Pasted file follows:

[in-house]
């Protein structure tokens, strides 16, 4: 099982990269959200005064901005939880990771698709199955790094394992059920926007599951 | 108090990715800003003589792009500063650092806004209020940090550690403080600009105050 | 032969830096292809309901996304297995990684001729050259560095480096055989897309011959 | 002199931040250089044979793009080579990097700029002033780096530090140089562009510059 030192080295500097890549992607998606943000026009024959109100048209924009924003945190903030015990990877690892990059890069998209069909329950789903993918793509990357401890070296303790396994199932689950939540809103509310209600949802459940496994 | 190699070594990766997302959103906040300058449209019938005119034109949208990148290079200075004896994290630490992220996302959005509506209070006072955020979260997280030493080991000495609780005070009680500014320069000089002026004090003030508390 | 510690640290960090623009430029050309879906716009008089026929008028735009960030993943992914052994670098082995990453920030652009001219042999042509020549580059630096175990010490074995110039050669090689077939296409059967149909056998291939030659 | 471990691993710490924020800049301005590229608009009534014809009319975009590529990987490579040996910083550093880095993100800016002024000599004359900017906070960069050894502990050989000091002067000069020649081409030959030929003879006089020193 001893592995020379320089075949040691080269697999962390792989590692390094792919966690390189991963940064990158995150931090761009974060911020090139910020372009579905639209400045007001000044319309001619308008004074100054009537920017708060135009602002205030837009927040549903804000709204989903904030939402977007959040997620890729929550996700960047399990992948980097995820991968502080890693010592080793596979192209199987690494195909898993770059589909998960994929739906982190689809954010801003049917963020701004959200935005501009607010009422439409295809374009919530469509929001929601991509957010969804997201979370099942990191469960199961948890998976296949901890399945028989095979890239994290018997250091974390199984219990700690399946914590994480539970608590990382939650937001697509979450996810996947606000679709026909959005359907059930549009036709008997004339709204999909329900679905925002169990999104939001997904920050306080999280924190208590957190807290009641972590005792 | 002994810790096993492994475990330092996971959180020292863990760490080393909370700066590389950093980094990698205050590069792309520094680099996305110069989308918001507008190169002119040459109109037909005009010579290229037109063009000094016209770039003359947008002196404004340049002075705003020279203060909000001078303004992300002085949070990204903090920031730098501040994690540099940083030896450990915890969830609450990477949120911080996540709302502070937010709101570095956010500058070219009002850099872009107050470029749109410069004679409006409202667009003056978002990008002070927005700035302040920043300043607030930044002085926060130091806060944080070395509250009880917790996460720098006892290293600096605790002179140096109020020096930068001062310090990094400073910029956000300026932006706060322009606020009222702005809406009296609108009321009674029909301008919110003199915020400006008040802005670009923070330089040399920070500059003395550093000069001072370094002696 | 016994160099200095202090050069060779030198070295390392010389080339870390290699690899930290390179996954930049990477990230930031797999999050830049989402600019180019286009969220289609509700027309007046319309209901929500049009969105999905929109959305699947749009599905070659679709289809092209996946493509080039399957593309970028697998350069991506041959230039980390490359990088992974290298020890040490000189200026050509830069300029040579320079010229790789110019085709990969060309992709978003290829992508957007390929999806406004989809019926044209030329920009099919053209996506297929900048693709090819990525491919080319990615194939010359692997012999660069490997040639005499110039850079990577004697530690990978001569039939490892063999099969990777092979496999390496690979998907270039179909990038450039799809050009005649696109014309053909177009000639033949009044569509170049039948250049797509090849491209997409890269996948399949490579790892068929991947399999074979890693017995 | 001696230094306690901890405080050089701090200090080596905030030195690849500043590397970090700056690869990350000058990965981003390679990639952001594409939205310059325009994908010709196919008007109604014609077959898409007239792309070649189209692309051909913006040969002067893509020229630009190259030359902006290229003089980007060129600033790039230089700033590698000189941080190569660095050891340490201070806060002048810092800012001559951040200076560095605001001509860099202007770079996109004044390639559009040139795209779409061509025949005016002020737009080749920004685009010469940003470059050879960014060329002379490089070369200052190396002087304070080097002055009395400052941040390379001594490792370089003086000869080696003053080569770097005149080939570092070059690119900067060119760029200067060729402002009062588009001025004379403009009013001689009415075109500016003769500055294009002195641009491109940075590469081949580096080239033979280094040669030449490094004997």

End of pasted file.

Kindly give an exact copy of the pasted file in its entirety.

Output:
[in-house]
């Protein structure tokens, strides 16, 4: 099982990269959200005064901005939880990771698709199955790094394992059920926007599951 | 108090990715800003003589792009500063650092806004209020940090550690403080600009105050 | 032969830096292809309901996304297995990684001729050259560095480096055989897309011959 | 002199931040250089044979793009080579990097700029002033780096530090140089562009510059 030192080295500097890549992607998606943000026009024959109100048209924009924003945190903030015990990877690892990059890069998209069909329950789903993918793509990357401890070296303790396994199932689950939540809103509310209600949802459940496994 | 190699070594990766997302959103906040300058449209019938005119034109949208990148290079200075004896994290630490992220996302959005509506209070006072955020979260997280030493080991000495609780005070009680500014320069000089002026004090003030508390 | 510690640290960090623009430029050309879906716009008089026929008028735009960030993943992914052994670098082995990453920030652009001219042999042509020549580059630096175990010490074995110039050669090689077939296409059967149909056998291939030659 | 471990691993710490924020800049301005590229608009009534014809009319975009590529990987490579040996910083550093880095993100800016002024000599004359900017906070960069050894502990050989000091002067000069020649081409030959030929003879006089020193 001893592995020379320089075949040691080269697999962390792989590692390094792919966690390189991963940064990158995150931090761009974060911020090139910020372009579905639209400045007001000044319309001619308008004074100054009537920017708060135009602002205030837009927040549903804000709204989903904030939402977007959040997620890729929550996700960047399990992948980097995820991968502080890693010592080793596979192209199987690494195909898993770059589909998960994929739906982190689809954010801003049917963020701004959200935005501009607010009422439409295809374009919530469509929001929601991509957010969804997201979370099942990191469960199961948890998976296949901890399945028989095979890239994290018997250091974390199984219990700690399946914590994480539970608590990382939650937001697509979450996810996947606000679709026909959005359907059930549009036709008997004339709204999909329900679905925002169990999104939001997904920050306080999280924190208590957190807290009641972590005792 | 002994810790096993492994475990330092996971959180020292863990760490080393909370700066590389950093980094990698205050590069792309520094680099996305110069989308918001507008190169002119040459109109037909005009010579290229037109063009000094016209770039003359947008002196404004340049002075705003020279203060909000001078303004992300002085949070990204903090920031730098501040994690540099940083030896450990915890969830609450990477949120911080996540709302502070937010709101570095956010500058070219009002850099872009107050470029749109410069004679409006409202667009003056978002990008002070927005700035302040920043300043607030930044002085926060130091806060944080070395509250009880917790996460720098006892290293600096605790002179140096109020020096930068001062310090990094400073910029956000300026932006706060322009606020009222702005809406009296609108009321009674029909301008919110003199915020400006008040802005670009923070330089040399920070500059003395550093000069001072370094002696 | 016994160099200095202090050069060779030198070295390392010389080339870390290699690899930290390179996954930049990477990230930031797999999050830049989402600019180019286009969220289609509700027309007046319309209901929500049009969105999905929109959305699947749009599905070659679709289809092209996946493509080039399957593309970028697998350069991506041959230039980390490359990088992974290298020890040490000189200026050509830069300029040579320079010229790789110019085709990969060309992709978003290829992508957007390929999806406004989809019926044209030329920009099919053209996506297929900048693709090819990525491919080319990615194939010359692997012999660069490997040639005499110039850079990577004697530690990978001569039939490892063999099969990777092979496999390496690979998907270039179909990038450039799809050009005649696109014309053909177009000639033949009044569509170049039948250049797509090849491209997409890269996948399949490579790892068929991947399999074979890693017995 | 001696230094306690901890405080050089701090200090080596905030030195690849500043590397970090700056690869990350000058990965981003390679990639952001594409939205310059325009994908010709196919008007109604014609077959898409007239792309070649189209692309051909913006040969002067893509020229630009190259030359902006290229003089980007060129600033790039230089700033590698000189941080190569660095050891340490201070806060002048810092800012001559951040200076560095605001001509860099202007770079996109004044390639559009040139795209779409061509025949005016002020737009080749920004685009010469940003470059050879960014060329002379490089070369200052190396002087304070080097002055009395400052941040390379001594490792370089003086000869080696003053080569770097005149080939570092070059690119900067060119760029200067060729402002009062588009001025004379403009009013001689009415075109500016003769500055294009002195641009491109940075590469081949580096080239033979280094040669030449490094004997």